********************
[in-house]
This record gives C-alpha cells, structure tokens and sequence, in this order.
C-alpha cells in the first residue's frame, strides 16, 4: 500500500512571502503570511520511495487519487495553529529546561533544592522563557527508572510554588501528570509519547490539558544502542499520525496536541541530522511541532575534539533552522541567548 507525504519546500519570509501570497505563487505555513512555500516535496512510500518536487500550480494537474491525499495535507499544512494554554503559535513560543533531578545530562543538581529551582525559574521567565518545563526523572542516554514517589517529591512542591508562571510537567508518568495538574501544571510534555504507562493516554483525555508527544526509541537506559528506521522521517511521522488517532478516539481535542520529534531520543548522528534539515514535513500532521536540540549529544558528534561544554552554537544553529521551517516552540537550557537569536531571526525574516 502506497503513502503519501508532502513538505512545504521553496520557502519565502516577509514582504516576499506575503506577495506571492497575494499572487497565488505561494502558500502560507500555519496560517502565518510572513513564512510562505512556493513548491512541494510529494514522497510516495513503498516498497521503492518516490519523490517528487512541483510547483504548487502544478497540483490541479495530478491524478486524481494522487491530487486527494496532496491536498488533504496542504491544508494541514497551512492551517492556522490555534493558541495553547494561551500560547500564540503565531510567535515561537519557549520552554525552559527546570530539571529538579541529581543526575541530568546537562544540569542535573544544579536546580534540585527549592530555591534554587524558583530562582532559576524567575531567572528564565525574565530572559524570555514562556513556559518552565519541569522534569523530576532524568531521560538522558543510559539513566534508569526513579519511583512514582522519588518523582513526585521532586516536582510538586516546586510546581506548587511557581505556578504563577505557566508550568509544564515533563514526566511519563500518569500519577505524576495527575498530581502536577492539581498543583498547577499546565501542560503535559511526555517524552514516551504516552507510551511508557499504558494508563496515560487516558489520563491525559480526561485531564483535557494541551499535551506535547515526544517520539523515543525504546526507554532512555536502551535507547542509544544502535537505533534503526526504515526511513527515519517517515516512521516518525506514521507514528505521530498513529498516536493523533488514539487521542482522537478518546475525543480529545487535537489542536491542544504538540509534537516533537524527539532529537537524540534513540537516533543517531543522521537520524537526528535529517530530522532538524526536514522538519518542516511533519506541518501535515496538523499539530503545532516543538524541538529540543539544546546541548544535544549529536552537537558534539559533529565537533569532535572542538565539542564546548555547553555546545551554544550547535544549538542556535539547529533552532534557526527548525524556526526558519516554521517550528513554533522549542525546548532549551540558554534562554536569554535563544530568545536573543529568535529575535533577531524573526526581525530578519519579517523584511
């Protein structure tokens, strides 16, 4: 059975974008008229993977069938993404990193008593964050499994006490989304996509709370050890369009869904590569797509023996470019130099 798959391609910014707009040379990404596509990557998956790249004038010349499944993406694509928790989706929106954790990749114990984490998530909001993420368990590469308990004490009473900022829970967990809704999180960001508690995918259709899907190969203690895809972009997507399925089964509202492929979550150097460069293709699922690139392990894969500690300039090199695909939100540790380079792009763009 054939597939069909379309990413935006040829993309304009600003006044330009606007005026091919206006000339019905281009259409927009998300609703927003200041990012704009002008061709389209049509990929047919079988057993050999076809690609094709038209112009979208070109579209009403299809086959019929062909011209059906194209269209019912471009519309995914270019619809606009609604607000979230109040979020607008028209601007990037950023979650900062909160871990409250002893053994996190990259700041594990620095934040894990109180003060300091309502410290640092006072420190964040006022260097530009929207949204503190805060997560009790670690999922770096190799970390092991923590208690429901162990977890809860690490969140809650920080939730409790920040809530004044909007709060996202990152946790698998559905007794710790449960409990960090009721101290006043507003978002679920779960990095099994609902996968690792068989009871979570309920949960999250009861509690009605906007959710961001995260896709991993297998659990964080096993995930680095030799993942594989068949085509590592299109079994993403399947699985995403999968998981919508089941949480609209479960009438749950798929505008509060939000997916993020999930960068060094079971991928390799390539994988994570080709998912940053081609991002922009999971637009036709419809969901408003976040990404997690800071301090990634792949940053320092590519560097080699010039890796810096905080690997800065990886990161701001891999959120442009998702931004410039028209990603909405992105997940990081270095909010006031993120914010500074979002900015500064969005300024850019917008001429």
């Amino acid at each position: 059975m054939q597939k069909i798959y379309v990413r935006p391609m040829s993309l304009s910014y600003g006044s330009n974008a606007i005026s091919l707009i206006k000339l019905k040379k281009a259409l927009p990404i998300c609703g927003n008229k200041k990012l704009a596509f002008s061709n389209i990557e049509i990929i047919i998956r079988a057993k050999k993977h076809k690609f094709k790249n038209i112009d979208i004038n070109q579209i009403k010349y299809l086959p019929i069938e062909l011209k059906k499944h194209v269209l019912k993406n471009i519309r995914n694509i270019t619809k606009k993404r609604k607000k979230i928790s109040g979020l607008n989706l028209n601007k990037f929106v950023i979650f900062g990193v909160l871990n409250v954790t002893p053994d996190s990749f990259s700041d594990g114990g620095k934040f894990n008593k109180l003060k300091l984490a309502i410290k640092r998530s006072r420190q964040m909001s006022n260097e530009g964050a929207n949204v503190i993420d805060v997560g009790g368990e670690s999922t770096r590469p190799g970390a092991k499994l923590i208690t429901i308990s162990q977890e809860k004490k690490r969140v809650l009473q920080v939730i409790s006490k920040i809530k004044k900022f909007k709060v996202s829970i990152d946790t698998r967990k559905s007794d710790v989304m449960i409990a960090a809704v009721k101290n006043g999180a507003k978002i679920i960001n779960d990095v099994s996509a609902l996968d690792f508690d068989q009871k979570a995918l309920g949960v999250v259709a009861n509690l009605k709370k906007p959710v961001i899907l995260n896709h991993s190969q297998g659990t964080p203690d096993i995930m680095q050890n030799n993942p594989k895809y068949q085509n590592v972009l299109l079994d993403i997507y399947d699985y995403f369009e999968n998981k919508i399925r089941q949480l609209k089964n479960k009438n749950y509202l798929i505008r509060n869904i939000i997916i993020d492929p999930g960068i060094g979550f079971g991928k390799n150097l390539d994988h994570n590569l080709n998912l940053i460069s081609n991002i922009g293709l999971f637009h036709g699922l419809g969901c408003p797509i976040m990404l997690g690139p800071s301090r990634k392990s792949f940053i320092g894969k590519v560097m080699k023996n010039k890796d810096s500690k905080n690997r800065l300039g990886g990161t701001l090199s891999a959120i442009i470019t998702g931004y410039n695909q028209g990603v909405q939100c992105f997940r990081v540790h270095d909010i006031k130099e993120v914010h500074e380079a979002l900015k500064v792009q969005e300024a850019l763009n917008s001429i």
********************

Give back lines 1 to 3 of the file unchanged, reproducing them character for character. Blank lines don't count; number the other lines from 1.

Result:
[in-house]
This record gives C-alpha cells, structure tokens and sequence, in this order.
C-alpha cells in the first residue's frame, strides 16, 4: 500500500512571502503570511520511495487519487495553529529546561533544592522563557527508572510554588501528570509519547490539558544502542499520525496536541541530522511541532575534539533552522541567548 507525504519546500519570509501570497505563487505555513512555500516535496512510500518536487500550480494537474491525499495535507499544512494554554503559535513560543533531578545530562543538581529551582525559574521567565518545563526523572542516554514517589517529591512542591508562571510537567508518568495538574501544571510534555504507562493516554483525555508527544526509541537506559528506521522521517511521522488517532478516539481535542520529534531520543548522528534539515514535513500532521536540540549529544558528534561544554552554537544553529521551517516552540537550557537569536531571526525574516 502506497503513502503519501508532502513538505512545504521553496520557502519565502516577509514582504516576499506575503506577495506571492497575494499572487497565488505561494502558500502560507500555519496560517502565518510572513513564512510562505512556493513548491512541494510529494514522497510516495513503498516498497521503492518516490519523490517528487512541483510547483504548487502544478497540483490541479495530478491524478486524481494522487491530487486527494496532496491536498488533504496542504491544508494541514497551512492551517492556522490555534493558541495553547494561551500560547500564540503565531510567535515561537519557549520552554525552559527546570530539571529538579541529581543526575541530568546537562544540569542535573544544579536546580534540585527549592530555591534554587524558583530562582532559576524567575531567572528564565525574565530572559524570555514562556513556559518552565519541569522534569523530576532524568531521560538522558543510559539513566534508569526513579519511583512514582522519588518523582513526585521532586516536582510538586516546586510546581506548587511557581505556578504563577505557566508550568509544564515533563514526566511519563500518569500519577505524576495527575498530581502536577492539581498543583498547577499546565501542560503535559511526555517524552514516551504516552507510551511508557499504558494508563496515560487516558489520563491525559480526561485531564483535557494541551499535551506535547515526544517520539523515543525504546526507554532512555536502551535507547542509544544502535537505533534503526526504515526511513527515519517517515516512521516518525506514521507514528505521530498513529498516536493523533488514539487521542482522537478518546475525543480529545487535537489542536491542544504538540509534537516533537524527539532529537537524540534513540537516533543517531543522521537520524537526528535529517530530522532538524526536514522538519518542516511533519506541518501535515496538523499539530503545532516543538524541538529540543539544546546541548544535544549529536552537537558534539559533529565537533569532535572542538565539542564546548555547553555546545551554544550547535544549538542556535539547529533552532534557526527548525524556526526558519516554521517550528513554533522549542525546548532549551540558554534562554536569554535563544530568545536573543529568535529575535533577531524573526526581525530578519519579517523584511